For his thesis film, Amos decided to concentrate on directing rather than animating, and had the unusual idea of outsourcing production to other artists and schools. “There should be classes in giving notes and directing productions,” Dan thought. Swan Cake (2013) is a funny short about a little baker girl who dreams of being a ballerina, but soon rediscovers her own natural beauty and talent in the art of baking. A precursor to Coaster’s toon-shaded style, the characters had exaggerated cute bodies and were rendered out like paint, with fuzzy edges and chiaroscuro lighting. Amos found the production challenging, as his crew of 20 was scattered all over different time zones! There was some culture shock too. Not only did Amos have to reconcile his Swiss punctuality with California’s laid-back attitude, but he had to unite his strong female Indian producer with his slightly-chauvinist Indian animators. Fortunately they all learned that she was delegated in charge and stopped waiting for Amos’ male voice to command. Dan Lund meanwhile, continued his mentorship with Amos, despite having a full time job working on Disney’s Frozen.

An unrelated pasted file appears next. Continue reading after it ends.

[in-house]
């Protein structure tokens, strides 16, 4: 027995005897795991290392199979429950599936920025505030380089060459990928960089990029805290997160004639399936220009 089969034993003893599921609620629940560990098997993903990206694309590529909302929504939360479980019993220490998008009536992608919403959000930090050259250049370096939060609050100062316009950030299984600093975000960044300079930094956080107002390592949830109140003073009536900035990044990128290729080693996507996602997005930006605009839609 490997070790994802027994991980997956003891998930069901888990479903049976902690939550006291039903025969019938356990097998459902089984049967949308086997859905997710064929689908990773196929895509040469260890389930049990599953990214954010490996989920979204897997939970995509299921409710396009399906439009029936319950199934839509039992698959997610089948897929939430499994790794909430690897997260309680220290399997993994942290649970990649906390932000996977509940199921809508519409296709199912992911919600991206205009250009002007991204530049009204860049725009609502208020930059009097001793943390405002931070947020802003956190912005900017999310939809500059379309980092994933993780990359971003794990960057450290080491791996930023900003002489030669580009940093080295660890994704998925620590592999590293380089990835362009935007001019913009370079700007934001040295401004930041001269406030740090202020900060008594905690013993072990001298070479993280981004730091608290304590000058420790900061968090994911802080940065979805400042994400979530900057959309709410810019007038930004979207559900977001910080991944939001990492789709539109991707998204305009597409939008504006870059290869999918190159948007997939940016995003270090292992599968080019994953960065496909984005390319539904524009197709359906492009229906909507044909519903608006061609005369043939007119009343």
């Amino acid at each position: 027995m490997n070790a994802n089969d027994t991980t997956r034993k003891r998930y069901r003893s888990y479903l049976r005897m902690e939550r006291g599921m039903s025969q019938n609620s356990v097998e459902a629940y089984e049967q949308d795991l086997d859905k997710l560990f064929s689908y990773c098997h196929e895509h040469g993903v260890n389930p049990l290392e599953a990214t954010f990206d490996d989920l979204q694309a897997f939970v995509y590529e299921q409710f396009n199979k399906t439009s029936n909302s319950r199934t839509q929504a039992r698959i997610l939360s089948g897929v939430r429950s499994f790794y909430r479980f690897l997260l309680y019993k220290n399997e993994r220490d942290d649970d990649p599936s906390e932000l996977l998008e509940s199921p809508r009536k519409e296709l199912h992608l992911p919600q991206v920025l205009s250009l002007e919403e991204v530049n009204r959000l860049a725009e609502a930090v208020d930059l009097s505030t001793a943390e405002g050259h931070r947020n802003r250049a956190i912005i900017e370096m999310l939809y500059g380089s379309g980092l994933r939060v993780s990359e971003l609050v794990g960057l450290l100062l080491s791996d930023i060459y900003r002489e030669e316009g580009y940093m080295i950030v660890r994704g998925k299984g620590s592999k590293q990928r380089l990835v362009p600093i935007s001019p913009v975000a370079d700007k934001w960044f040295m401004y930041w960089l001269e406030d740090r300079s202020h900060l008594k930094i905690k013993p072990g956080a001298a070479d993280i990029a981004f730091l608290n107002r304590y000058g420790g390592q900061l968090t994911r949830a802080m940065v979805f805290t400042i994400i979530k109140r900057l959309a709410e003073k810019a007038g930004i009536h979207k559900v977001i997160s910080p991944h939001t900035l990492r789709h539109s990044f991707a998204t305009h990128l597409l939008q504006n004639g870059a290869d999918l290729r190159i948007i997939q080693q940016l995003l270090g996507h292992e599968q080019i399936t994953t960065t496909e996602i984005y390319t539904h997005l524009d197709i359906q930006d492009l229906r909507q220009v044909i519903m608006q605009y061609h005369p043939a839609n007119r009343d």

As Broken Wing and Swan Cake gathered some critical acclaim on the festival circuit, Amos and Dan decided they were ready for a more ambitious film. Dan had access to a never heard before song by Alan Menken (of The Little Mermaid fame) and thus Aria For A Cow (2015) was born. “What if we gave everybody a chance, whoever dreamed of making a movie…” Amos thought. It might not be high-end but it will change lives. The two put together a team of artists, without even looking at portfolios. Amos happened to be featured at the CTN Animation eXpo as a ‘featured new artist’ and he set up his booth to meet any and all new artists. A challenging strategy to be sure, but it was worth it when a Midwest American housewife was moved to tears seeing her own work up on the big screen. In Aria For A Cow, a callous farm boy impassionately milks a cow with a machine, but is interrupted by a beautiful cow who stages a dramatic Broadway number to sing and educate him on the importance of milk and how to treat farm animals. You should say, “dear cow, I know your sensitiiiiiiive!”
Amos experienced the ups and downs of Hollywood, as he landed his dream job at Paramount after college, and then just as quickly, lost it. As Amos wrestled with his work-visa and unemployment, he hit upon the old adage “life is like a roller coaster.” “You don’t need permission to make a film,” Amos says. He whipped up a poster and a logo and soon his theme was good to go, a culmination of all the previous productions, mentoring, outsourcing. “It’s rare that you get someone who would rather make a movie on a Friday night, than go to a movie on Friday night,” Dan commented.